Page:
Tania admits that she was fearful of Chase being teased or harassed by other children. Personally, she certainly experienced dirty looks from other parents and adults when Chase was undergoing a major meltdown out in public. These meltdowns would consist of screaming, running, jumping, hitting, sometimes cussing, and fortunately no longer, spitting.

Interestingly, when Chase was younger, negative responses from members in the community were more frequent and seemingly more judgmental.  Partially, she attributes this to Chase’s appearance, for his appearance alone does not reveal his developmental disorder. She thinks others might have wondered, “What is wrong with that kid? Why can’t those parents get their kid under control? Geez, get that kid out of here so I can enjoy my dinner out.”

She explains, “But for us, as well as others who have a special needs family member, we don’t want to have to hide at home.  We believe that our family as a whole, as well as the special needs person, deserve the opportunity to be members of our communities.”

Chase is now a sophomore in high school.  The staff and students at his current school are quite supportive.  Last year at Byron Nelson High School, the Senior Prom King and Queen were two members from his special needs class.  Tania believes the culture has changed.  In her high school experience, this would have never happened.  She stresses the importance of inclusion for persons of special needs in our communities and schools.  And she believes in a reciprocal benefit for typical children and adults from their exposure to and experience of what atypical persons can offer.   

For the most part, these days, the community does seem welcoming of Chase’s differences. For example, Chase’s odd behavior includes asking a stranger if they have a Wii, a PlayStation 2, a PlayStation 3, a PlayStation 4, an Xbox, and DVD player, consecutively. At first, the stranger may raise their eyebrow with confusion, but then they do have an “aha” moment and play the game, answering in succession, “No, I don’t have a Wii, no PlayStation. Yes, I do have a DVD player. It’s in my living room.”

Tania says, “Experiences like these make us laugh.  And truly, the emotions we experience as we parent Chase are quite similar to those we have with our now other three children.  Yet, the circumstances themselves are decidedly different and perhaps atypical.  Then again, each of our children, in fact, all children are very different from one another.”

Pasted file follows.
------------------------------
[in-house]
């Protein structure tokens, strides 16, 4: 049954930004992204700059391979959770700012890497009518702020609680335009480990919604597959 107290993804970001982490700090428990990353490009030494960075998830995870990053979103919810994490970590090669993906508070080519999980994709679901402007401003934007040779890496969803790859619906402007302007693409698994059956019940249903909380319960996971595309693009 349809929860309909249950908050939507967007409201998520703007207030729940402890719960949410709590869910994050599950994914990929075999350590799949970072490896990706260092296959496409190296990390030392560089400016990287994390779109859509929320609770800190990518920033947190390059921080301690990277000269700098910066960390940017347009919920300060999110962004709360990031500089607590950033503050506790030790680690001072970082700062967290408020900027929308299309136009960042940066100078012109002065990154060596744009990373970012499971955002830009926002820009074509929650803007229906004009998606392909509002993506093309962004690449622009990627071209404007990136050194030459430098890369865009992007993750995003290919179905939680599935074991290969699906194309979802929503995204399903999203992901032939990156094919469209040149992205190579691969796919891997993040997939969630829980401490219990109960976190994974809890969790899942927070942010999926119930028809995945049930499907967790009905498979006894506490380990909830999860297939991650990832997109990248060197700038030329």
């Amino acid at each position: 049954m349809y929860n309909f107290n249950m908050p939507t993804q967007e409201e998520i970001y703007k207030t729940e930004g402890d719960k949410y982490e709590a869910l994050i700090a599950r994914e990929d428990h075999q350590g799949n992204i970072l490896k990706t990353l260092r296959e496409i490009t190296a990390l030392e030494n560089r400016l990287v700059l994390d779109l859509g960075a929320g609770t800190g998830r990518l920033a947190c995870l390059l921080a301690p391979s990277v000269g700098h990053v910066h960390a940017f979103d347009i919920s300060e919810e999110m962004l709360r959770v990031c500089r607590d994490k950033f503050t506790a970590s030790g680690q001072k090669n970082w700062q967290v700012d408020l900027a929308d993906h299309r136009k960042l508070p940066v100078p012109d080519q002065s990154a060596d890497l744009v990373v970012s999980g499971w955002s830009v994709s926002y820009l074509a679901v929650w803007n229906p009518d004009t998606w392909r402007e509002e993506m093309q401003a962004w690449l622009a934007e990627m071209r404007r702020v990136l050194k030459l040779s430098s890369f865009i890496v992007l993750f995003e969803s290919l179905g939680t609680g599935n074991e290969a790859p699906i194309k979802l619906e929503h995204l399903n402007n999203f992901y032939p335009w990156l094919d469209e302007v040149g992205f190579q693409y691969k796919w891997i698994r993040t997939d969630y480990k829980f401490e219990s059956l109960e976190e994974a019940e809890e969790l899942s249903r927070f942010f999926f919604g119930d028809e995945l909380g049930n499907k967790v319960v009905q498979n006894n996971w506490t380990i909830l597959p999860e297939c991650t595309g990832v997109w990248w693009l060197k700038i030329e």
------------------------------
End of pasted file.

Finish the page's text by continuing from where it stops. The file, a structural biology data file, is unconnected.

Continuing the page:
Undeniably and as with all families, challenges exist. Tania’s fears include the possible negative effects her other children have endured surrounding the difficulties of having a special needs brother.  And sometimes she fears for the future of Chase’s well-being, knowing she and Philip will age and will no longer be capable of caring for him.

She says, “Nonetheless, when I consider the impact of having a special needs child, I face that much in life is relative, and one’s experience is hugely dependent on one’s perspective.  I choose to focus on the positives of life whenever possible.  Chase’s birth allowed me to be a “stay at home mom” for all of my children.  Chase has experienced loving and highly effective educational support that has brought friends and families together.  The experiences Chase brings to our family, just as what each family member offers, define us.  I have always wished for my children to be happy and healthy.  And through our combined experiences, I believe this ideal is achieved.”

What Helped:

  • This family’s beautiful perspective on caring for a special needs child.
  • The book, Expecting Adam: A True Story of Birth, Rebirth and Everyday Magic, by Martha Beck.
  • ABA therapy and a good school environment.
  • Teachers who were like angels to this family.

Scripture Verse:

1 John 4:11-12. Beloved, since God so loved us, we also ought to love one another.  No one has ever seen God; if we love one another, God lives in us, and his love is perfected in us.


Heavenly Father, help us to remember we are all your children regardless of our differences. You love all of us equally. Help us to embrace our differences and live together with love and gratitude every day.